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As newsies, the Beacon newsroom is always abuzz with conversations about local and national events.
With the May primary only a few months away and races heating up with nearby debates in South Carolina, the topic of late has been the presidential election.
The newsroom is a good mix of conservatives and liberals, and discussions are always fun and interesting. I count my blessings to be involved with a group of people who, although their views may differ, really care about what’s going on in the world.
In their quest to find information about the topics and issues that are important to them, they never fail to share ideas.
But sadly, as we all know, not everyone has such an interest in all things political, social and world-driven. Apathy has become all too common in our social landscape. I’ve inquired of some people about their presidential preferences, only to be told they had no idea—they weren’t up on the candidates or the issues at hand.
Apathy, unfortunately, has been a cause of low voter registration and low voter turnout. Among those leading the apathetic pack are young voters, those who’d rather be on the Internet or watching television than taking the time to research issues.
Candidates are aware of this. They know if they want to get their message out to the gamut of potential voters, they need to refer to technology—launching ads and campaign commercials from the television and the Internet. Being hip and technologically savvy is just as important to potential governmental leaders these days as is understanding how a bill becomes a law.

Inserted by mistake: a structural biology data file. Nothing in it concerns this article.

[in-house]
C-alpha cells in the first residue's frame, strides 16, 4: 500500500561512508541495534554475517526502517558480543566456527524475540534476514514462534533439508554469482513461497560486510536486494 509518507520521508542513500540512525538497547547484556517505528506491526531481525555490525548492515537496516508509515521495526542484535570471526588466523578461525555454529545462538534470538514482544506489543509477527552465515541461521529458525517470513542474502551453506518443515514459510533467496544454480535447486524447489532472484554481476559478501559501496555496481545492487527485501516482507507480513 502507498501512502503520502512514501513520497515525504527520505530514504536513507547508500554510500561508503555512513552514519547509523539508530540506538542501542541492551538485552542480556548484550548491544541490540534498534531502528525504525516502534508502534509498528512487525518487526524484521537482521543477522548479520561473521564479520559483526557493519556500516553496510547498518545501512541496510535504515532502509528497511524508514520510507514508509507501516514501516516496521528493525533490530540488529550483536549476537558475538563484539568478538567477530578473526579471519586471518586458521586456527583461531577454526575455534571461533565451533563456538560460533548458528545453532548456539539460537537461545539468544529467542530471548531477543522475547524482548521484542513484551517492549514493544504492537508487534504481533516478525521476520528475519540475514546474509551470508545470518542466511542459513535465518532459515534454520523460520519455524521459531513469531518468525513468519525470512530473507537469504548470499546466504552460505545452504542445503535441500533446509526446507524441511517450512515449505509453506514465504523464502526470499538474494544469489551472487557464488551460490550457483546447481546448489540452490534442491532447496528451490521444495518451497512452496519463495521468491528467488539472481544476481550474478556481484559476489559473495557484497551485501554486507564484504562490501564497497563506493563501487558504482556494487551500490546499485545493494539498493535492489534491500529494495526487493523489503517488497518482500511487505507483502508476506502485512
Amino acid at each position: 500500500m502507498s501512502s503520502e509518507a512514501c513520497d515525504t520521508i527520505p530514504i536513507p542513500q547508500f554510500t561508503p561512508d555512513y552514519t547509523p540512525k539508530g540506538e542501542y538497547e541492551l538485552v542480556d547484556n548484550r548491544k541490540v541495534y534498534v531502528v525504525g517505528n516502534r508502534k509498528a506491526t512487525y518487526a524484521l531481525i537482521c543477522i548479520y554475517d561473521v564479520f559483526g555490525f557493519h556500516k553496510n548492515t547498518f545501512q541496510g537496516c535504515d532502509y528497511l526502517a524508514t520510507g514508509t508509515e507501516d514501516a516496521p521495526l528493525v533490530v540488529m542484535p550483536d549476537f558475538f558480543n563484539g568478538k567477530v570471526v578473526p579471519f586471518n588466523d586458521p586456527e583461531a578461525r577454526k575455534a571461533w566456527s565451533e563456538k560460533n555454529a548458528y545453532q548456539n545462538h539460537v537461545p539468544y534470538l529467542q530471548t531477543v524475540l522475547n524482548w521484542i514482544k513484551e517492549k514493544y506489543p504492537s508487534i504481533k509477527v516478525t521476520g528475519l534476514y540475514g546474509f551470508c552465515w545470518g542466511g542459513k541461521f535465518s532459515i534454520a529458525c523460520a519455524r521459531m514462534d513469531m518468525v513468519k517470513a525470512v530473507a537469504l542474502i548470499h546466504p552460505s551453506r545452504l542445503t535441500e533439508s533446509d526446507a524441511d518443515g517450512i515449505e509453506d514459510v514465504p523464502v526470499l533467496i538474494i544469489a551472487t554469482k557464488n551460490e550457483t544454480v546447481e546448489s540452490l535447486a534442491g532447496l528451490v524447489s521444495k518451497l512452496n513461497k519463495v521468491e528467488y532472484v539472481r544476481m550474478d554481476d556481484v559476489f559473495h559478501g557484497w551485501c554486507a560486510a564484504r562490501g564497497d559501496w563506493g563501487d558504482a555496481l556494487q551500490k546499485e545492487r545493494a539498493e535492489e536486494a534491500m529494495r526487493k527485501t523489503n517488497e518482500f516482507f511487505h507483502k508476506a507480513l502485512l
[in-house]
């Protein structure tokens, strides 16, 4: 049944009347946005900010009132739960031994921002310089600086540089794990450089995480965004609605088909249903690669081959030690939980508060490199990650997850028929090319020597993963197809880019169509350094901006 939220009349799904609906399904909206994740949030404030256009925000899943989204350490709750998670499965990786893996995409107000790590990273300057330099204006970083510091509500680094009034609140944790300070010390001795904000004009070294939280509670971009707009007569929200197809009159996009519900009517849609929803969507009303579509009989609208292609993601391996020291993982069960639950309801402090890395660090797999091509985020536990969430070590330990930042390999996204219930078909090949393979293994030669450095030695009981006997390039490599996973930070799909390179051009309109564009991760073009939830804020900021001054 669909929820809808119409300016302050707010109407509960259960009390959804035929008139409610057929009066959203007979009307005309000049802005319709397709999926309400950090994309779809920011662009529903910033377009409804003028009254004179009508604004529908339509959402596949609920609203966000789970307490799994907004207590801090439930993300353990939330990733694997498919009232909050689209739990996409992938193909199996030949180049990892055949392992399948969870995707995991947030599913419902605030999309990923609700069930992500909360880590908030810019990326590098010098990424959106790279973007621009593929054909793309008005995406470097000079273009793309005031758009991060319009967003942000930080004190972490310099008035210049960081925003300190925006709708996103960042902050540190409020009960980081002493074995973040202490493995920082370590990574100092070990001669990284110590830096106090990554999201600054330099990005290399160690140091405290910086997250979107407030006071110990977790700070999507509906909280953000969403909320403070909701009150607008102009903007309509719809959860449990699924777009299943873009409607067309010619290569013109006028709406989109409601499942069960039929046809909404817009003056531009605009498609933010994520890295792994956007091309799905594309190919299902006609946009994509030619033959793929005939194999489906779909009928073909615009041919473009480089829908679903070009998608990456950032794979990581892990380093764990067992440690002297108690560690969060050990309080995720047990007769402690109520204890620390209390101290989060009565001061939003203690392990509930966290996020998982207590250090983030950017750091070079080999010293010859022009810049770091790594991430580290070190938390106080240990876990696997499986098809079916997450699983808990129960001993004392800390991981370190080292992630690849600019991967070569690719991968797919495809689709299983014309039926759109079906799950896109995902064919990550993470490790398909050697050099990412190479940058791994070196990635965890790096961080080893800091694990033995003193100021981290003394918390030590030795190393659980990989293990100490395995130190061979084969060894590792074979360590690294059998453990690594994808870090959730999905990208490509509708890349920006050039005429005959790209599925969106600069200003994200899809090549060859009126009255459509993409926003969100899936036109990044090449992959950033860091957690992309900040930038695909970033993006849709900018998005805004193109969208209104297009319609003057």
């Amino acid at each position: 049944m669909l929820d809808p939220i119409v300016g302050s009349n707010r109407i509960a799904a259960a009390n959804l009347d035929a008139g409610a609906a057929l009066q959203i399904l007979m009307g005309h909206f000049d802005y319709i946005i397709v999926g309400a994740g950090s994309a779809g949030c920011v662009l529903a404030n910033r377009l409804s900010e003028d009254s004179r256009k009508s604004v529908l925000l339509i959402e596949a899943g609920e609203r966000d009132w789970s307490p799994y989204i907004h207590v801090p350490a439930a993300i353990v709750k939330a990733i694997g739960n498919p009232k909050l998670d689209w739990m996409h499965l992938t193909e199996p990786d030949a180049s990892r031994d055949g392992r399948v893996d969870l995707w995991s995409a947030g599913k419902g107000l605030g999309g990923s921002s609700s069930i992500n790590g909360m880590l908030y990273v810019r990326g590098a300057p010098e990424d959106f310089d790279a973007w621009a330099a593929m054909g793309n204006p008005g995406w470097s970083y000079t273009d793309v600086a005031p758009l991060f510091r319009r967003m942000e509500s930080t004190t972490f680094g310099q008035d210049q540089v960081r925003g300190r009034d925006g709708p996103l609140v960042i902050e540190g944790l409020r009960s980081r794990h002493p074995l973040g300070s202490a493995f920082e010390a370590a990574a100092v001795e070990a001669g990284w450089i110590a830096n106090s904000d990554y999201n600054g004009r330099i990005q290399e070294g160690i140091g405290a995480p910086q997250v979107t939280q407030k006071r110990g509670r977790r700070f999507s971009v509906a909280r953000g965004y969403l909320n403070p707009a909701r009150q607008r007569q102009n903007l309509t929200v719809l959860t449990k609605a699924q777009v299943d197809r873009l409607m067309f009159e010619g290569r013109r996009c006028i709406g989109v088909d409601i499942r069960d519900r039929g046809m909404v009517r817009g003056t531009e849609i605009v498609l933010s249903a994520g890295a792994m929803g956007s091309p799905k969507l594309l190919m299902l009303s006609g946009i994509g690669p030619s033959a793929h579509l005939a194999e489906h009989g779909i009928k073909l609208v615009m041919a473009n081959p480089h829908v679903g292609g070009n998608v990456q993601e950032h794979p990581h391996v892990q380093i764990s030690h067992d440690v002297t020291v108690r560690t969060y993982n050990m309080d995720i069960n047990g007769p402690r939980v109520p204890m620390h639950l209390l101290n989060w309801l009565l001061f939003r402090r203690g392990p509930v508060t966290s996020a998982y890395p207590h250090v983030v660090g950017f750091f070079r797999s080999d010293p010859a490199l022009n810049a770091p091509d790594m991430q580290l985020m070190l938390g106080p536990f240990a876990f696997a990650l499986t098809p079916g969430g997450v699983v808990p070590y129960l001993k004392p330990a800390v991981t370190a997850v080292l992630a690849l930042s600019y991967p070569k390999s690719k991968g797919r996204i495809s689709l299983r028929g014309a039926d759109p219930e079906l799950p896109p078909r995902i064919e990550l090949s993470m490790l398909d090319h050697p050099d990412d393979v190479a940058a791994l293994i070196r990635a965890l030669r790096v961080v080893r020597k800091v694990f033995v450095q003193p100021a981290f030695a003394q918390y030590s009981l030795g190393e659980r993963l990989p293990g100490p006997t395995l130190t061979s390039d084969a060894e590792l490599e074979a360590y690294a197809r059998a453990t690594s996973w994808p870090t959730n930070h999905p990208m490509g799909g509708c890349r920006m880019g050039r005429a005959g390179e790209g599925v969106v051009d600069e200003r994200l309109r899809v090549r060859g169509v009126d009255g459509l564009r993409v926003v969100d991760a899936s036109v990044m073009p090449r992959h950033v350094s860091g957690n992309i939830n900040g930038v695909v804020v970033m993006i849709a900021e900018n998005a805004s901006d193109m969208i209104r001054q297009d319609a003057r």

So what’s out there for those who really aren’t really that interested in investing much of their time in the political arena? A Web site, of course.
Recently, an e-mail moved through one of my e-mail boxes suggesting I check out www.electoralcompass.com.
Any apathetic potential voter who has a few minutes to log online now has the opportunity to match up his or her views with a candidate running for president in 2008.
It’s like having all the research done for you, and all you have to do is sit back and make a few clicks.
The site, Electoral Compass USA, was created to help voters understand where they align with candidates. After logging in and clicking “start,” visitors will be guided through 36 questions that ask opinions on everything from the war in Iraq to abortion and taxes.
At the end, you’re given information showing which candidate your opinions are most like. All the other candidates are there as well. The site gives you the opportunity to see where you measure up, based on percentages, with each candidate.
You can even save your position by creating a log-in so you can come back later and spend more time soaking up the easily obtainable knowledge.
In these days of computers, the Internet, television, radio, newspapers and everything in between, there’s no excuse for not having a thought-out position about the political landscape.
All the tools are there before us. It’s our responsibility to make the decisions to use them wisely and then show up to the polls in May and November.
STACEY MANNING is the managing editor at the Beacon. Reach her at 754-6890 or email@example.com.